Clever Apes: Top 5 dinosaur myths

Clever Apes: Top 5 dinosaur myths
Clever Apes: Top 5 dinosaur myths

Clever Apes: Top 5 dinosaur myths

The latest Clever Apes is all about demystifying dinosaurs, and why it seems to be taking popular culture so long to catch up with the science. So, with apologies for spoiling your childhood idylls, here are Clever Apes’ Top 5 Dinosaur Myths:

1) Brontosaurus

We hope you know about this one by now, but brontosaurus is no longer with us. I don’t mean as in extinct – I mean as in never around to begin with. Brontosaurus was kind of a Frankenstein, born of the vagaries of field work. Back in the late 19th Century, Othinel Charles Marsh was in an all-out war with other fossil hunters over who could find the most new dinosaurs. In his haste he “discovered” and named two dinosaurs: first apatosaurus, then brontosaurus. Turns out they were the same dinosaur, just different ages. Furthermore, brontosaurus was missing a head (as long-dead dinosaurs often are), so Marsh kindly gave him one. Only problem was it was the head of a totally different dinosaur, camarasaurus.

Anyway, the myth is widespread enough that the U. S. Postal Service still put brontosaurus in a set of “dinosaur” stamps in 1989. They also added the pterodon, which, of course, is no dinosaur at all.

2) Triceratops (sort of)

Another field mix-up – at least, maybe. Last year paleo-celebrity Jack Horner of the Museum of the Rockies co-wrote a paper suggesting that triceratops was likely actually a younger version of another dinosaur, the torosaurus. Many dinosaurs, it turns out, went through major skeletal changes over the course of their lives, confusing paleontologists and toddlers the world over. I suppose next they’ll be telling us that piatnitzkysaurus was just a juvenile gorgonops, right? Am I right? OK, just went overboard off the dork boat. Pull it together, Spitzer.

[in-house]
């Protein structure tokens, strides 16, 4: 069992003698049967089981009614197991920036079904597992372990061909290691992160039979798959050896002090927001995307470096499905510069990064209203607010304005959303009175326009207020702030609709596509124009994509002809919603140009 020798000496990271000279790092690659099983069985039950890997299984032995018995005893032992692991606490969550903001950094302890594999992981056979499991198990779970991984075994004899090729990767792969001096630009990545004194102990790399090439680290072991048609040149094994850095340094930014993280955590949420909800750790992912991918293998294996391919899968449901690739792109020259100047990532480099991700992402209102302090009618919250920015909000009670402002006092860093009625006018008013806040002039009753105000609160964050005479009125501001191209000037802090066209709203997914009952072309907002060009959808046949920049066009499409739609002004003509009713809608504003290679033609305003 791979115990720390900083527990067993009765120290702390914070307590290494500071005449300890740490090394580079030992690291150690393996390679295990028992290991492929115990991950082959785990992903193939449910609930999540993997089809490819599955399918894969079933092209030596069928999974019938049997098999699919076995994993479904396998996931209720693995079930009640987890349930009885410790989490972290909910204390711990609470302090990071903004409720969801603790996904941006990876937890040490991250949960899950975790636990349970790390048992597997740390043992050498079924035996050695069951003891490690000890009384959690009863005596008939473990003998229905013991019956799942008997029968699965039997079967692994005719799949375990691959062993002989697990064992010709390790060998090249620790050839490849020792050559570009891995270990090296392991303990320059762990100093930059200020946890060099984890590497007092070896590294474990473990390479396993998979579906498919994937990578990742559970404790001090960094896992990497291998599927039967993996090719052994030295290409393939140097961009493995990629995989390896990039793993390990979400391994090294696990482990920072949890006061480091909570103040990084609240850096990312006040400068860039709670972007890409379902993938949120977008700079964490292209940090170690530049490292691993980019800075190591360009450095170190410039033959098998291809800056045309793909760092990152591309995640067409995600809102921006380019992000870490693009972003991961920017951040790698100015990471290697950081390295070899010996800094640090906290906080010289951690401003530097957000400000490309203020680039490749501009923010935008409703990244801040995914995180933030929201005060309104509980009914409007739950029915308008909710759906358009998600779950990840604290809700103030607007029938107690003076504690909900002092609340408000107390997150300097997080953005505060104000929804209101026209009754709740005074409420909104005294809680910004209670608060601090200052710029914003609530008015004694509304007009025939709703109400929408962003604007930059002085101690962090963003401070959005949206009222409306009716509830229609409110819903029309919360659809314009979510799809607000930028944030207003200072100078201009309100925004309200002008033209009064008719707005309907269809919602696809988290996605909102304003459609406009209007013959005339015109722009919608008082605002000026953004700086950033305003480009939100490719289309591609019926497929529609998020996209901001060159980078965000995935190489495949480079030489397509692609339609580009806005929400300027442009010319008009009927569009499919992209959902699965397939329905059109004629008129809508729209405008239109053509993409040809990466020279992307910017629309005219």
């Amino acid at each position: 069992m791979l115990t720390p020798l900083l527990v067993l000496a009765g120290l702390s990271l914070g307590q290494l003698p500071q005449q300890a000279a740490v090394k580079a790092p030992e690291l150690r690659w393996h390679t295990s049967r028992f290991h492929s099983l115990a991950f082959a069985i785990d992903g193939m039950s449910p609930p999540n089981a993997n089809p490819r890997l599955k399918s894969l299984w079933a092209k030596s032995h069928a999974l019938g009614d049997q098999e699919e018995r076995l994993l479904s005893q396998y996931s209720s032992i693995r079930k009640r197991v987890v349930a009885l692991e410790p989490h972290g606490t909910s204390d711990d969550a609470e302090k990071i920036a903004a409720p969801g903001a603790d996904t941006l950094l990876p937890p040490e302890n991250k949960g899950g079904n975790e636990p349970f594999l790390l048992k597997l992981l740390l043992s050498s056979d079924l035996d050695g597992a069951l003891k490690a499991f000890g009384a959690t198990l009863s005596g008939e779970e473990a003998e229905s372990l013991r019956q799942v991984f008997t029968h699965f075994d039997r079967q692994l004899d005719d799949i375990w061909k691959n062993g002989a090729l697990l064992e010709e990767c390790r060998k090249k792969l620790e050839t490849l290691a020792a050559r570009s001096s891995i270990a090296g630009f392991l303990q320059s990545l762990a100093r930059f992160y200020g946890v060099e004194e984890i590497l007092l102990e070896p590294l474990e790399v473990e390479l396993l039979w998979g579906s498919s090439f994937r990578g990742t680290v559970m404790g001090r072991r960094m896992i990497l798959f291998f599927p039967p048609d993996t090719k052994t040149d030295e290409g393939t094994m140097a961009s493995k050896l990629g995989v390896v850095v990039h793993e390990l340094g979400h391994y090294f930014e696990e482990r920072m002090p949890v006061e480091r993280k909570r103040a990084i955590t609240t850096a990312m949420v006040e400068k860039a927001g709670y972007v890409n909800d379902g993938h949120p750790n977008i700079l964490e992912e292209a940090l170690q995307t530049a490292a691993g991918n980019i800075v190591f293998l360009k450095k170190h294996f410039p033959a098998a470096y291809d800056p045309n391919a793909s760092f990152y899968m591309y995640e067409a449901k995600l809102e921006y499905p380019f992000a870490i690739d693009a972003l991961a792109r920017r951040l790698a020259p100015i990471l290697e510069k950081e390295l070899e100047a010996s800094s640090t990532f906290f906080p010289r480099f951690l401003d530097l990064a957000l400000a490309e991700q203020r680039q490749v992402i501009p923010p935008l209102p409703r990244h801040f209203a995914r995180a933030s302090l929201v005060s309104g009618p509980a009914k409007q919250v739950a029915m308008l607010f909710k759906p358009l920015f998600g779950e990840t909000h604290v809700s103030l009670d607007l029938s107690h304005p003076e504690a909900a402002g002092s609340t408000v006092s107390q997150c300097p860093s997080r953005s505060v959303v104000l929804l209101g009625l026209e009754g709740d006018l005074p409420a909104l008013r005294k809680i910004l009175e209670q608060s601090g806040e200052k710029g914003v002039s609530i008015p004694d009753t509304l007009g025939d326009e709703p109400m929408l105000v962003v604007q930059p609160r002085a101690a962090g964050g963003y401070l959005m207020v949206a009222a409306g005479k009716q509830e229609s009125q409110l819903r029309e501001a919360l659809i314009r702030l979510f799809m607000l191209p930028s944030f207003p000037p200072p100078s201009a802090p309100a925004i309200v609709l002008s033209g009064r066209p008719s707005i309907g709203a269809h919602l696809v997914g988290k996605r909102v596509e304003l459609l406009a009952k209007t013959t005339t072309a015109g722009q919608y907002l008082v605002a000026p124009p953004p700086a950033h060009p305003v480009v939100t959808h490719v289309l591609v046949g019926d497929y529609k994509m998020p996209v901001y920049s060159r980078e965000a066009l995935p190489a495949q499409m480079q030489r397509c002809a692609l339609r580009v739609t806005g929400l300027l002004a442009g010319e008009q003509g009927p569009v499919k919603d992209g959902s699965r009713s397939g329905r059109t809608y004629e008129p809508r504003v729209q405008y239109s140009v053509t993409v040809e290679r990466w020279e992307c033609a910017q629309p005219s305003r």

Anyway, when comic Dan Telfer made reference to the dubious triceratops on the last Clever Apes, we swiftly received anguished tweets from @etsysockmonkey, declaring that we’d made her cry and ruined her life. Well, I hate to break it to you, but it turns out the sock monkey is just a juvenile version of the stuffed monchhichi.

Lindsay Zanno of the Field Museum adds another note of comfort: Even though Horner suggests triceratoips and torosaurus are the same species, triceratops was named first, so it wins. Also, she says, it may all turn out to be hooey.

3) T. Rex stood tall

The iconic image of the T. Rex is of the mighty predator looming large, back upright, puny arm-twigs raised in menacing fashion. I suppose that seemed more imposing than the hunched-over thing we now know it to be. As paleontologist Paul Sereno explains, the T. Rex was much more bird than kangaroo (or dragon, for that matter). Most serious museums get this right now, but I can tell you from personal experience: the chintzy plastic-toy manufacturers have yet to catch up.

4) Stegosaurus had two brains

The idea that dinosaurs had brains the size of a walnut is itself something of a myth, but it appears to be true in the case of the stegosaurus. To compensate, scientists used to suggest the steg had a second brain near its tail – an “ass-brain,” as Dan Telfer put it. The notion came from a suspicious cavity in its spinal column, and the fact that paleontologists couldn’t imagine how the 30-foot long beast could function with a strawberry in its noggin.

But in the last few decades, the second-brain theory has fallen out of favor. Instead, that cavity may have housed a little starch factory, similar to what modern-day birds have.

5) T-Rex and Stegosaurus tussled with each other

Hate to say it, but these two did not cross paths. All the cartoons and coloring books seem to want to throw all the dinosaurs together at the same time. But the Mesozoic dinosaur era lasted about 165 million years, and during that time lots of dinosaurs came and went. The tyrannosaurus and the stegosaurus missed each other by about 80 million years.

6) (Special BONUS myth) Dinosaurs are extinct

Wrong! Sucker! The Field Museum’s Zanno says, technically, birds are living dinosaurs. So we are still in the dinosaur era. Dinophiles, rejoice!